In the recent times, Quantitative Easing policy of the US Federal Reserve has gained a lot of attention from businesses, investors and stock markets the world over. This has generated curiosity in the minds of many as to what it actually is and how it affects the world economy. This article is an attempt to satisfy such curious minds.
To understand quantitative easing, let us go through the story of recession in the US, its post effects, and how the economy got back on the path of recovery.
In the year 2008, the US realized the development of recession in its economy, evidenced by the bankruptcy of Lehman Brothers. As the housing bubble burst, borrowers failed to repay loans; banks and financial institutions went bankrupt; investments dropped; unemployment spread and consumption fell. Money supply in the economy reduced dramatically.
Some banks were bailed out to avoid the state of bankruptcy. After having faced huge credit crunch, these banks had become reluctant to lend to new or existing projects, thus furthering recession. The Federal Reserve (the central bank of the US) lowered the bank rates to promote lending at low rates of interest. The bank rate kept reducing and reached near zero, at a level after which it could not be reduced further. But this effort did not bear fruit as the banks and financial institutions were using the funds to invest in risk-free long-term government bonds. The deadlock of money supply worsened. Businesses needed funds, but the banks were not lending any.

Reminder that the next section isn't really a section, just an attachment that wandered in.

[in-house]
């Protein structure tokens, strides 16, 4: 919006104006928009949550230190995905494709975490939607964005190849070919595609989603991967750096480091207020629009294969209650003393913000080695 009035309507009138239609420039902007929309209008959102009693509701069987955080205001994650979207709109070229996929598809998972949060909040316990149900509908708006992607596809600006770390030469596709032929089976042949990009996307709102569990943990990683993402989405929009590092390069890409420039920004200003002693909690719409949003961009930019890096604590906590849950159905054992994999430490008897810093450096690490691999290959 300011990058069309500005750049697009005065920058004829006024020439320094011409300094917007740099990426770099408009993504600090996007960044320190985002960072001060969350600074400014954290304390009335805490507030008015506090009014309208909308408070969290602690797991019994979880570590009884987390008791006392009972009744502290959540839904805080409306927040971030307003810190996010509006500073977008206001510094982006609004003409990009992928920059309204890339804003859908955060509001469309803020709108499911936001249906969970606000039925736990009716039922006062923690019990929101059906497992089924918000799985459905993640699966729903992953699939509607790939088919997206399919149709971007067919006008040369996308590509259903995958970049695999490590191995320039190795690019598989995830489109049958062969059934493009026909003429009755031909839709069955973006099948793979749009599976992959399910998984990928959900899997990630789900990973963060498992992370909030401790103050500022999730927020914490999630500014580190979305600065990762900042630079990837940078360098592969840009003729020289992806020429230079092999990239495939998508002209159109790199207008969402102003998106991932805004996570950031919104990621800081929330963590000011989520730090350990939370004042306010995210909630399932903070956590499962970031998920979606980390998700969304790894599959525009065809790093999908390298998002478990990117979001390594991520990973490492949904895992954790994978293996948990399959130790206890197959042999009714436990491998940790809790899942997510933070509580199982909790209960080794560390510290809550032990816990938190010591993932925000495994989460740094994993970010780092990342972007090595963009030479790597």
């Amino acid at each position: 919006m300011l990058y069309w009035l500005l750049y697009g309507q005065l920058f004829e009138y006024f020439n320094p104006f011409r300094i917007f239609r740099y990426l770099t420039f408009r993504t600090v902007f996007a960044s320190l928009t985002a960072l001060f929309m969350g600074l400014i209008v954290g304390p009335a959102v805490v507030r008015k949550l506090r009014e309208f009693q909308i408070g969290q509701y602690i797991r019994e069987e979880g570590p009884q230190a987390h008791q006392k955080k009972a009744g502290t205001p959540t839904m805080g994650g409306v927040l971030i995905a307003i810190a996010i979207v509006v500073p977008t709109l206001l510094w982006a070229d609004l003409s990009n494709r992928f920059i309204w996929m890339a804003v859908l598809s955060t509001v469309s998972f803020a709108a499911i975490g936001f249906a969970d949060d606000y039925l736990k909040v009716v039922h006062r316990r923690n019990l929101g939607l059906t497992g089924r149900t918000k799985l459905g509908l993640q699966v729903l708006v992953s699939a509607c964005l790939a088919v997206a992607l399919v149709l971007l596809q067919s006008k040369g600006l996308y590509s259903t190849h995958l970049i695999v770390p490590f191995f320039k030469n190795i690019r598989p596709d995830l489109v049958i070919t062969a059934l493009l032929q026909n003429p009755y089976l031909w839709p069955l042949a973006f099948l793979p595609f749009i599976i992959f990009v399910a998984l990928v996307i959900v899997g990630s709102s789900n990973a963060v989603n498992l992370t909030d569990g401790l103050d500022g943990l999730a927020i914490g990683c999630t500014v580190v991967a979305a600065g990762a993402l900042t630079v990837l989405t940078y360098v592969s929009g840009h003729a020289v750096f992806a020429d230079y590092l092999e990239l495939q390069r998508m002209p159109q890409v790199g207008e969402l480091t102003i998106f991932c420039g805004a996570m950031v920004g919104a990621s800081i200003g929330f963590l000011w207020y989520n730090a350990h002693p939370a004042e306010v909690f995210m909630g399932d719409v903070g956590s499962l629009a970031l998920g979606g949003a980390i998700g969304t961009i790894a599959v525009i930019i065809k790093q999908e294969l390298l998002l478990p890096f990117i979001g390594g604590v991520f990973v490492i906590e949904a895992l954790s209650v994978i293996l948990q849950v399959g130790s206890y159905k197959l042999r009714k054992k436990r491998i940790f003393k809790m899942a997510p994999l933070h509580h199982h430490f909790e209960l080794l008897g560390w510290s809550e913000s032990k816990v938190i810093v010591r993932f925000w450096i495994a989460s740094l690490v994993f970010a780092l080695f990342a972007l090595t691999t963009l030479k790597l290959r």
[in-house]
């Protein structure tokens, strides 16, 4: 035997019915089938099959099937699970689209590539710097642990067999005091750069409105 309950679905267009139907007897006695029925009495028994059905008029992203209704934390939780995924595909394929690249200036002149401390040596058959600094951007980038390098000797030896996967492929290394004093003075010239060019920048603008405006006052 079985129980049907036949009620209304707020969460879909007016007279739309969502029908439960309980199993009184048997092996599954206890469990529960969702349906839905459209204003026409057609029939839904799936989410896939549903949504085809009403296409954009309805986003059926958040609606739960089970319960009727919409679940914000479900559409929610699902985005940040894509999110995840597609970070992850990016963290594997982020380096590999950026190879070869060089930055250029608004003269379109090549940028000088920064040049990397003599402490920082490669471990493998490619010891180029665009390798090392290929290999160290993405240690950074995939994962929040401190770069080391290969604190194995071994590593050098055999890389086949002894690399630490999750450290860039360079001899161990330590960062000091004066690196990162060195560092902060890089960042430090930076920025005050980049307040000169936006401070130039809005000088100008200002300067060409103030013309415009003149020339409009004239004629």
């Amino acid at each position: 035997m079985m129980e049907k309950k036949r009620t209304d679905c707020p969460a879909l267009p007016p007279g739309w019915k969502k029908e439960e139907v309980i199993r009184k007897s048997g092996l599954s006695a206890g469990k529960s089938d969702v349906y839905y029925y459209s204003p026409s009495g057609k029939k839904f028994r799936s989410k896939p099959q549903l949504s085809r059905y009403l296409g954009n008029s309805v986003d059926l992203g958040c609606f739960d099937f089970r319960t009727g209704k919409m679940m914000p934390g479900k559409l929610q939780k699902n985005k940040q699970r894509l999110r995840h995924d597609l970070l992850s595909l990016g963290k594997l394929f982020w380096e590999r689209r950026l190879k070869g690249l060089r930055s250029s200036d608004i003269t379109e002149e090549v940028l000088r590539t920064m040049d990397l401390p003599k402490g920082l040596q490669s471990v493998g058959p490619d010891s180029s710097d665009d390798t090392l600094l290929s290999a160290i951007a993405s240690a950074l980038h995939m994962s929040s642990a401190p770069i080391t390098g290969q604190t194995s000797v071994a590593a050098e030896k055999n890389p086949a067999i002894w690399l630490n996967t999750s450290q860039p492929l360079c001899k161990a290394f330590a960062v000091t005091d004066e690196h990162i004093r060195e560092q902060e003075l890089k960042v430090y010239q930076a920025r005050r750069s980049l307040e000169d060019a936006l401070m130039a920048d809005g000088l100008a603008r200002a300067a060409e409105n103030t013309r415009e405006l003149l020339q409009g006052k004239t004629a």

At this stage, revival of US economy required the use of some unconventional monetary policy from the Federal Reserve. The Fed opted for Quantitative Easing (QE). This tool was first used by the Bank of Japan in 2001. Quantitative Easing, as the name suggests, eases pressure in the economy by pumping money into the system. How it was carried out is easy to understand. The Fed started purchasing long-term government bonds from the banks and financial institutions in...
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